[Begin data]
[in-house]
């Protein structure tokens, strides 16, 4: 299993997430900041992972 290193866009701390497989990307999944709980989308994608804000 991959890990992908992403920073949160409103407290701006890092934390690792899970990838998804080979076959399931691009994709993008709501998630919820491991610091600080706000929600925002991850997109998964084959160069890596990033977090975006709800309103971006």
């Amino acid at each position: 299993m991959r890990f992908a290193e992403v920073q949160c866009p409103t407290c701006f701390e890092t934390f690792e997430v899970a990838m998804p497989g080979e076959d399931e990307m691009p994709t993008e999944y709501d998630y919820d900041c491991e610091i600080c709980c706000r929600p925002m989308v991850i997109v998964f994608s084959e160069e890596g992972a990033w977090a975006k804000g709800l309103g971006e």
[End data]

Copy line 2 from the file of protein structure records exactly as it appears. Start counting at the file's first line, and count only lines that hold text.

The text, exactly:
């Protein structure tokens, strides 16, 4: 299993997430900041992972 290193866009701390497989990307999944709980989308994608804000 991959890990992908992403920073949160409103407290701006890092934390690792899970990838998804080979076959399931691009994709993008709501998630919820491991610091600080706000929600925002991850997109998964084959160069890596990033977090975006709800309103971006």